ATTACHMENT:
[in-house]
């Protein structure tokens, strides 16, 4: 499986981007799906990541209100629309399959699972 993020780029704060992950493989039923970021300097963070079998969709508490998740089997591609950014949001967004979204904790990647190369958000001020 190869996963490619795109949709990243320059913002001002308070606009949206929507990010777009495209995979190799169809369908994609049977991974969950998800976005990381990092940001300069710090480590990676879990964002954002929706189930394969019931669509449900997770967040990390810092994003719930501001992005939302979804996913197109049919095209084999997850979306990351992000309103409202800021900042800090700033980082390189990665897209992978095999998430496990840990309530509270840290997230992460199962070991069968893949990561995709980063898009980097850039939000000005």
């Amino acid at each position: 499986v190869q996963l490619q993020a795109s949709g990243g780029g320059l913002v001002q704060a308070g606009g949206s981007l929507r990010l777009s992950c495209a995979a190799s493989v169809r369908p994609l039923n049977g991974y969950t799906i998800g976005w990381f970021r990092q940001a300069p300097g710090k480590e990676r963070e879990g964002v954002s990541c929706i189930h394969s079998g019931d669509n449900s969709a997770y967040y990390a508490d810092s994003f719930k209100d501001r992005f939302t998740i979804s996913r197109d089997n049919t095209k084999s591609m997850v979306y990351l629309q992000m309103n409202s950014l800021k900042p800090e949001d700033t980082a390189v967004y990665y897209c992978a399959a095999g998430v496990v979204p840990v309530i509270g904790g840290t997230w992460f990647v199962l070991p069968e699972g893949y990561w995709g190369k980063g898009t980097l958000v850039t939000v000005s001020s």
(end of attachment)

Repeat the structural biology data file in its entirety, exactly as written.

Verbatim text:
[in-house]
């Protein structure tokens, strides 16, 4: 499986981007799906990541209100629309399959699972 993020780029704060992950493989039923970021300097963070079998969709508490998740089997591609950014949001967004979204904790990647190369958000001020 190869996963490619795109949709990243320059913002001002308070606009949206929507990010777009495209995979190799169809369908994609049977991974969950998800976005990381990092940001300069710090480590990676879990964002954002929706189930394969019931669509449900997770967040990390810092994003719930501001992005939302979804996913197109049919095209084999997850979306990351992000309103409202800021900042800090700033980082390189990665897209992978095999998430496990840990309530509270840290997230992460199962070991069968893949990561995709980063898009980097850039939000000005």
């Amino acid at each position: 499986v190869q996963l490619q993020a795109s949709g990243g780029g320059l913002v001002q704060a308070g606009g949206s981007l929507r990010l777009s992950c495209a995979a190799s493989v169809r369908p994609l039923n049977g991974y969950t799906i998800g976005w990381f970021r990092q940001a300069p300097g710090k480590e990676r963070e879990g964002v954002s990541c929706i189930h394969s079998g019931d669509n449900s969709a997770y967040y990390a508490d810092s994003f719930k209100d501001r992005f939302t998740i979804s996913r197109d089997n049919t095209k084999s591609m997850v979306y990351l629309q992000m309103n409202s950014l800021k900042p800090e949001d700033t980082a390189v967004y990665y897209c992978a399959a095999g998430v496990v979204p840990v309530i509270g904790g840290t997230w992460f990647v199962l070991p069968e699972g893949y990561w995709g190369k980063g898009t980097l958000v850039t939000v000005s001020s």